16. Warcross (Warcross #1) by Marie Lu
    353 pgs., 5/5 stars, YA Fiction/Dystopian, Hardcover, Library
    29385546
    This was a fantastic, edge-of-your-seat, engaging story! It hooked me in from the beginning and kept up the fast pace and startling reveals right to the end. It has a similar feel as Ready Player One without the time-period nostalgia. The descriptions of the world were so lush and vivid, I could almost see it. This would make a fantastic movie adaptation.
  17. A Court of Mist and Fury (A Court of Thorns and Roses #2) by Sarah J. Maas
    624 pgs., 4/5 stars, YA Fiction/Fantasy, Hardcover, Library
    26073150
    This was my favorite book of the ACOTAR series! It’s hard to be able to write about it without spoiling something for people who haven’t read it yet. But if you liked ACOTAR, you will love ACOMAF. Feyre’s romantic life heats up and becomes more mature and you will gain insight into several characters that will really enhance your experience of the story.
  18. A Court of Winds and Ruin (A Court of Thorns and Roses #3) by Sarah J. Maas
    699 pgs., 4/5 stars, YA Fiction/Fantasy, Hardcover, Library
    31451174
    All of the grim predictions and fears of the previous two books come to a head in ACOWAR. As a resolution to the series, I was satisfied for the most part. There were some things that seemed a little out of place, or as if they were manipulated so that the plot would turn out as a the author had envisioned. This is something that could downgrade the story a bit for some readers, but I’m usually willing to be more forgiving for the sake of the story.
  19. A Court of Frost and Starlight (A Court of Thorns and Roses #3.1) by Sarah J. Maas
    229 pgs., 3/5 stars, YA Fiction/Fantasy, Hardcover, Library
    31076583
    A lot of other reviewers really didn’t like this novella. I can see where they are coming from. This was really a fluffy story, to give you just a little bit more time with the characters without a lot of substance. It deals with the aftermath of the events in ACOWAR, but on a somewhat superficial level. I’m glad I read it, but it definitely isn’t necessary for the series. If you enjoy the characters and want to read more about how they interact with each other, pick it up. If you were in the series for the action, you may be disappointed.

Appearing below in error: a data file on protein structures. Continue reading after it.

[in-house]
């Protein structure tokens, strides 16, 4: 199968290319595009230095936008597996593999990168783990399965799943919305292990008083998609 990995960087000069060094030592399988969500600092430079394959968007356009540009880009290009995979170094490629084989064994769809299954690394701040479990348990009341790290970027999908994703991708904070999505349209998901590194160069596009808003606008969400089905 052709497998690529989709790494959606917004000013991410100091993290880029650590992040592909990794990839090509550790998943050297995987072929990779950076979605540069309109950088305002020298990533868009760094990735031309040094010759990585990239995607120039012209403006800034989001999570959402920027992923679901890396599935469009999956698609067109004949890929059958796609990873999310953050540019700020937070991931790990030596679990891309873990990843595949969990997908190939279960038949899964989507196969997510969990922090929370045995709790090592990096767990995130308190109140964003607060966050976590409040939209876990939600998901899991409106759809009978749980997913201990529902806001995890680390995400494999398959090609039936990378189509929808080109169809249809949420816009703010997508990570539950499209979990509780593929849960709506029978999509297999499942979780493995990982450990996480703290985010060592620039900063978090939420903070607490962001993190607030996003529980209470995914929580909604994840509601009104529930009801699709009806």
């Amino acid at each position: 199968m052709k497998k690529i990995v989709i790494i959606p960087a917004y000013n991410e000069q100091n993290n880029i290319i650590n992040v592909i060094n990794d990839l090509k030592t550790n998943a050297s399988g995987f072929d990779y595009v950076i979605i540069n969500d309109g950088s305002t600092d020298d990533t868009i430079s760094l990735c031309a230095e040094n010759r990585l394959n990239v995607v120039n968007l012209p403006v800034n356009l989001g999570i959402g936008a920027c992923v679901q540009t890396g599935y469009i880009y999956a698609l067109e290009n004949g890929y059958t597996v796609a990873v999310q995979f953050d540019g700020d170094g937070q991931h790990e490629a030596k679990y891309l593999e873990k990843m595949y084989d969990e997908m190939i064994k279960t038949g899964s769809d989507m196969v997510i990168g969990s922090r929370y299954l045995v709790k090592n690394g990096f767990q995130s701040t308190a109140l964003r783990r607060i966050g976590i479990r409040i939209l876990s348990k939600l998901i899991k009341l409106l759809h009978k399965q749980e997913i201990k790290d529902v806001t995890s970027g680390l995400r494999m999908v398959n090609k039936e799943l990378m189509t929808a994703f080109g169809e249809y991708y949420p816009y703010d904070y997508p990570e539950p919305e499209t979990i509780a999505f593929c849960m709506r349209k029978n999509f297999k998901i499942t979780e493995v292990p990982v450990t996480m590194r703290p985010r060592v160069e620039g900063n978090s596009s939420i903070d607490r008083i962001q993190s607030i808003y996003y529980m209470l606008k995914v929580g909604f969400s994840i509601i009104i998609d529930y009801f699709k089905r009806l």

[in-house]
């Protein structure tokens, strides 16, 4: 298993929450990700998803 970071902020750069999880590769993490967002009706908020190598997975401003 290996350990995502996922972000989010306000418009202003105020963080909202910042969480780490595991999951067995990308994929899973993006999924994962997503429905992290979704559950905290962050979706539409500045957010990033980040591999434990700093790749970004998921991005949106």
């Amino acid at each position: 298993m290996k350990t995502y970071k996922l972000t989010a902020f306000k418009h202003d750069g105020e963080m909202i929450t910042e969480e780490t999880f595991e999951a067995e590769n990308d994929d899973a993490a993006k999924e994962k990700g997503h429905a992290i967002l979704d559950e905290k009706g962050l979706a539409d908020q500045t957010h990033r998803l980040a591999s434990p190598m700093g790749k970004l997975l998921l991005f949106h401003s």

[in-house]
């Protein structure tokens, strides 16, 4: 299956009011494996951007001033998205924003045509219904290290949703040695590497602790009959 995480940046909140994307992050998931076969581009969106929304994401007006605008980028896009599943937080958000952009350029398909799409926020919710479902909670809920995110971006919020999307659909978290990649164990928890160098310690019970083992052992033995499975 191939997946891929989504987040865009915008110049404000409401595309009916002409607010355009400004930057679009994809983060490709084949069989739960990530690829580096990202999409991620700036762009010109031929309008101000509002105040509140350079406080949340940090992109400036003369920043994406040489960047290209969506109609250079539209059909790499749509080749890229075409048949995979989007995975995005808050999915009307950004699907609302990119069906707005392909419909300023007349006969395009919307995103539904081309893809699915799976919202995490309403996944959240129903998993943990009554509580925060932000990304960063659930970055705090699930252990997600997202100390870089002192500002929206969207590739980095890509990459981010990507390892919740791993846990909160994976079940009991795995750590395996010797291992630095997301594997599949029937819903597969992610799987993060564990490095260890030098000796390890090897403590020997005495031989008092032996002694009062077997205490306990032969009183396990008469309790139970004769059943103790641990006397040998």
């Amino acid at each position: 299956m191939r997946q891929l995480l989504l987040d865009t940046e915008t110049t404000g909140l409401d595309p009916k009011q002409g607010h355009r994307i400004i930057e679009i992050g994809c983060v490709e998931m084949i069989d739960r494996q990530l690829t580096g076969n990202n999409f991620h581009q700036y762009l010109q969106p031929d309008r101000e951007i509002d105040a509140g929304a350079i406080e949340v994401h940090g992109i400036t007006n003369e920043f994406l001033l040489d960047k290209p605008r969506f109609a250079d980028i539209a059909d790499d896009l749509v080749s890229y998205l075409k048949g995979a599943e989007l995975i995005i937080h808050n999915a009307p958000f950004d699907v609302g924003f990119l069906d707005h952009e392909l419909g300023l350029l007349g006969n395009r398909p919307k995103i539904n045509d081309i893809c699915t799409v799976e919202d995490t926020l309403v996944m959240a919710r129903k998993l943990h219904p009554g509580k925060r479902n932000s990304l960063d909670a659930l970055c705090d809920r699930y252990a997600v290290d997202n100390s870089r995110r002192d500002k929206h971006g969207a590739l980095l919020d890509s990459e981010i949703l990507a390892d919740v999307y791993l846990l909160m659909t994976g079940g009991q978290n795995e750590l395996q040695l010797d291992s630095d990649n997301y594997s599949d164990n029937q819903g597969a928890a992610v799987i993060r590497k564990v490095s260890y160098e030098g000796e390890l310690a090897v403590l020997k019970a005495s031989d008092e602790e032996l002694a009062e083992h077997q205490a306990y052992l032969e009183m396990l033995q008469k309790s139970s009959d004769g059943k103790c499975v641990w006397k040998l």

20. The Grownup by Gillian Flynn
    64 pgs., 3/5 stars, Thriller/Horror, Scribd Audiobook
    26025580
    This was a great book to have read (listened to) the night before Spookathon began. I’m just a little sad that I didn’t technically read it during Spookathon. There’s a bit of a mystery and the ending does have a twist that I didn’t see coming.
  21. You (You #1) by Caroline Kepnes
    424 pgs., 4/5 stars, Thriller, Hardcover, Owned
    20821614
    This was fairly unique, as it is written in the second person from the perspective of Joe, who is … kinda stalker-y. That’s not really a spoiler, as you can see this from the first interaction between Joe and Beck.